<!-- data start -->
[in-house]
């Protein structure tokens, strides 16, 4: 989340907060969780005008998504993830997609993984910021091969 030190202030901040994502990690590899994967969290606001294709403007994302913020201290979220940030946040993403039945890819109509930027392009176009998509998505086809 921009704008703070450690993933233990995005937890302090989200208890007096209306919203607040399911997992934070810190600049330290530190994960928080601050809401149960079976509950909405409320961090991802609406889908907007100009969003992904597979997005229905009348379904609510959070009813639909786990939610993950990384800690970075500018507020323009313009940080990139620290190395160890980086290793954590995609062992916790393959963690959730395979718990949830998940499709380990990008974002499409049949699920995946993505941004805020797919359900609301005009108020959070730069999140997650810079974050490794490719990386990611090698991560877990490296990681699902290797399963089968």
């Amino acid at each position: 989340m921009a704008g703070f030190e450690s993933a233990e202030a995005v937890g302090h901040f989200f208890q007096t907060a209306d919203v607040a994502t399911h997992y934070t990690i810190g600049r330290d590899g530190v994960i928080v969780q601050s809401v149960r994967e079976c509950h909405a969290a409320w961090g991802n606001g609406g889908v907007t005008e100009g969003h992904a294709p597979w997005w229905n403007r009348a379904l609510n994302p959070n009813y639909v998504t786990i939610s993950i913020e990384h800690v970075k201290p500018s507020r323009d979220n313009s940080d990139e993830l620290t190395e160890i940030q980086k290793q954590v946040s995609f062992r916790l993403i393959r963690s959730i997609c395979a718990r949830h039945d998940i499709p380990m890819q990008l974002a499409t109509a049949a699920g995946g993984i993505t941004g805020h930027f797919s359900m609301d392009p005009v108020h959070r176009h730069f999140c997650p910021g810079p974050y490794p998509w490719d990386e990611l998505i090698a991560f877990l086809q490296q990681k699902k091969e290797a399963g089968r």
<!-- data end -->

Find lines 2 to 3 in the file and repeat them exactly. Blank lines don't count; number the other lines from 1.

């Protein structure tokens, strides 16, 4: 989340907060969780005008998504993830997609993984910021091969 030190202030901040994502990690590899994967969290606001294709403007994302913020201290979220940030946040993403039945890819109509930027392009176009998509998505086809 921009704008703070450690993933233990995005937890302090989200208890007096209306919203607040399911997992934070810190600049330290530190994960928080601050809401149960079976509950909405409320961090991802609406889908907007100009969003992904597979997005229905009348379904609510959070009813639909786990939610993950990384800690970075500018507020323009313009940080990139620290190395160890980086290793954590995609062992916790393959963690959730395979718990949830998940499709380990990008974002499409049949699920995946993505941004805020797919359900609301005009108020959070730069999140997650810079974050490794490719990386990611090698991560877990490296990681699902290797399963089968």
């Amino acid at each position: 989340m921009a704008g703070f030190e450690s993933a233990e202030a995005v937890g302090h901040f989200f208890q007096t907060a209306d919203v607040a994502t399911h997992y934070t990690i810190g600049r330290d590899g530190v994960i928080v969780q601050s809401v149960r994967e079976c509950h909405a969290a409320w961090g991802n606001g609406g889908v907007t005008e100009g969003h992904a294709p597979w997005w229905n403007r009348a379904l609510n994302p959070n009813y639909v998504t786990i939610s993950i913020e990384h800690v970075k201290p500018s507020r323009d979220n313009s940080d990139e993830l620290t190395e160890i940030q980086k290793q954590v946040s995609f062992r916790l993403i393959r963690s959730i997609c395979a718990r949830h039945d998940i499709p380990m890819q990008l974002a499409t109509a049949a699920g995946g993984i993505t941004g805020h930027f797919s359900m609301d392009p005009v108020h959070r176009h730069f999140c997650p910021g810079p974050y490794p998509w490719d990386e990611l998505i090698a991560f877990l086809q490296q990681k699902k091969e290797a399963g089968r």